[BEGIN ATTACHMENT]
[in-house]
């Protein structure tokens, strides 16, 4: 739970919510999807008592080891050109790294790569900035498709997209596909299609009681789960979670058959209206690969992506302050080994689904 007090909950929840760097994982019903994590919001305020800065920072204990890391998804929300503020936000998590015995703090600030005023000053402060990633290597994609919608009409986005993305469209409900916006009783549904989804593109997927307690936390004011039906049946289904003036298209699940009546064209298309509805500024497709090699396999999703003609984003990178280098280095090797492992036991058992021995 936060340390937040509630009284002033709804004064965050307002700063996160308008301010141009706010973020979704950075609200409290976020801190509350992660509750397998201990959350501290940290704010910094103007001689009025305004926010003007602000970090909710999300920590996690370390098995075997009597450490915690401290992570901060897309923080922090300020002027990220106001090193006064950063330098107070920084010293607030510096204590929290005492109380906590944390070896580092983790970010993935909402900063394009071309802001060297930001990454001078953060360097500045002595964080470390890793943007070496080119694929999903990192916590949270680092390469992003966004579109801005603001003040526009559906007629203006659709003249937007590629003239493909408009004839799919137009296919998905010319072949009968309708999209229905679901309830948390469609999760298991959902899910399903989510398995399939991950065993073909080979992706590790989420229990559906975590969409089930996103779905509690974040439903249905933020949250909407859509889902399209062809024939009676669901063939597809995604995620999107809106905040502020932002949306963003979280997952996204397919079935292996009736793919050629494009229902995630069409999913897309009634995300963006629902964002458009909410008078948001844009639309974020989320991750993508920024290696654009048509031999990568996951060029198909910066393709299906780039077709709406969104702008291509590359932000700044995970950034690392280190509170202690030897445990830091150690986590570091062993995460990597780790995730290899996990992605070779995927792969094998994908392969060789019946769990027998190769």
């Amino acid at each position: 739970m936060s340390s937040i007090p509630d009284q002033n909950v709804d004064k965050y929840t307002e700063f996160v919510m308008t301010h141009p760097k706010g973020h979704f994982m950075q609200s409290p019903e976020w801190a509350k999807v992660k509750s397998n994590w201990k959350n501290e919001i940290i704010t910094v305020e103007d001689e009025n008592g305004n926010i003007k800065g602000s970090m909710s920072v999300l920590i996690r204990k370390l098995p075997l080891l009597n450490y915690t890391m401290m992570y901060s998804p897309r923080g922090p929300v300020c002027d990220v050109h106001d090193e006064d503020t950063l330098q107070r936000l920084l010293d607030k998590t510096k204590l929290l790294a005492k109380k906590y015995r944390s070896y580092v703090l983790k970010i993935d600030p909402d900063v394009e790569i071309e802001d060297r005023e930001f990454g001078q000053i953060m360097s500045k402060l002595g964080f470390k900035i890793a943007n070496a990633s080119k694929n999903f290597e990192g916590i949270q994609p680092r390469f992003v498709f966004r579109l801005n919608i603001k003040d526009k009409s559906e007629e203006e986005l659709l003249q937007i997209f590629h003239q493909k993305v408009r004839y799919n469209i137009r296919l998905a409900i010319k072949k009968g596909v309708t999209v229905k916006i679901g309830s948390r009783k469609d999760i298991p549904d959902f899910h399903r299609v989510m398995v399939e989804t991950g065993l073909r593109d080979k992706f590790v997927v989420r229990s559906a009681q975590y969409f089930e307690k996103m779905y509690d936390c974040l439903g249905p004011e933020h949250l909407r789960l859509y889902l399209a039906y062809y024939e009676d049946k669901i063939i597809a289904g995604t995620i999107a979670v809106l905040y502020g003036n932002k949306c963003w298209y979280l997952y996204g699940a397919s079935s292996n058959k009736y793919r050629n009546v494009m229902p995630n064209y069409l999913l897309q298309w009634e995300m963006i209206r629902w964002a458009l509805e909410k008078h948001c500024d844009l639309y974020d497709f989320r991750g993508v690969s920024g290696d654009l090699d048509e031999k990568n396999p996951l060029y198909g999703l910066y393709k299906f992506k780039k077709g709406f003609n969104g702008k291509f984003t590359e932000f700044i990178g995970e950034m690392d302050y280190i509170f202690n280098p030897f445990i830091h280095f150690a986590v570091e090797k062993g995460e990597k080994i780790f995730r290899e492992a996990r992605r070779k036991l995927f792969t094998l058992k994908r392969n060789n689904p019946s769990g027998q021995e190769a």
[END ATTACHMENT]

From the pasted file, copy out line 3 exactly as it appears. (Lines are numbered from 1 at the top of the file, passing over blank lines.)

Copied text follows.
């Amino acid at each position: 739970m936060s340390s937040i007090p509630d009284q002033n909950v709804d004064k965050y929840t307002e700063f996160v919510m308008t301010h141009p760097k706010g973020h979704f994982m950075q609200s409290p019903e976020w801190a509350k999807v992660k509750s397998n994590w201990k959350n501290e919001i940290i704010t910094v305020e103007d001689e009025n008592g305004n926010i003007k800065g602000s970090m909710s920072v999300l920590i996690r204990k370390l098995p075997l080891l009597n450490y915690t890391m401290m992570y901060s998804p897309r923080g922090p929300v300020c002027d990220v050109h106001d090193e006064d503020t950063l330098q107070r936000l920084l010293d607030k998590t510096k204590l929290l790294a005492k109380k906590y015995r944390s070896y580092v703090l983790k970010i993935d600030p909402d900063v394009e790569i071309e802001d060297r005023e930001f990454g001078q000053i953060m360097s500045k402060l002595g964080f470390k900035i890793a943007n070496a990633s080119k694929n999903f290597e990192g916590i949270q994609p680092r390469f992003v498709f966004r579109l801005n919608i603001k003040d526009k009409s559906e007629e203006e986005l659709l003249q937007i997209f590629h003239q493909k993305v408009r004839y799919n469209i137009r296919l998905a409900i010319k072949k009968g596909v309708t999209v229905k916006i679901g309830s948390r009783k469609d999760i298991p549904d959902f899910h399903r299609v989510m398995v399939e989804t991950g065993l073909r593109d080979k992706f590790v997927v989420r229990s559906a009681q975590y969409f089930e307690k996103m779905y509690d936390c974040l439903g249905p004011e933020h949250l909407r789960l859509y889902l399209a039906y062809y024939e009676d049946k669901i063939i597809a289904g995604t995620i999107a979670v809106l905040y502020g003036n932002k949306c963003w298209y979280l997952y996204g699940a397919s079935s292996n058959k009736y793919r050629n009546v494009m229902p995630n064209y069409l999913l897309q298309w009634e995300m963006i209206r629902w964002a458009l509805e909410k008078h948001c500024d844009l639309y974020d497709f989320r991750g993508v690969s920024g290696d654009l090699d048509e031999k990568n396999p996951l060029y198909g999703l910066y393709k299906f992506k780039k077709g709406f003609n969104g702008k291509f984003t590359e932000f700044i990178g995970e950034m690392d302050y280190i509170f202690n280098p030897f445990i830091h280095f150690a986590v570091e090797k062993g995460e990597k080994i780790f995730r290899e492992a996990r992605r070779k036991l995927f792969t094998l058992k994908r392969n060789n689904p019946s769990g027998q021995e190769a």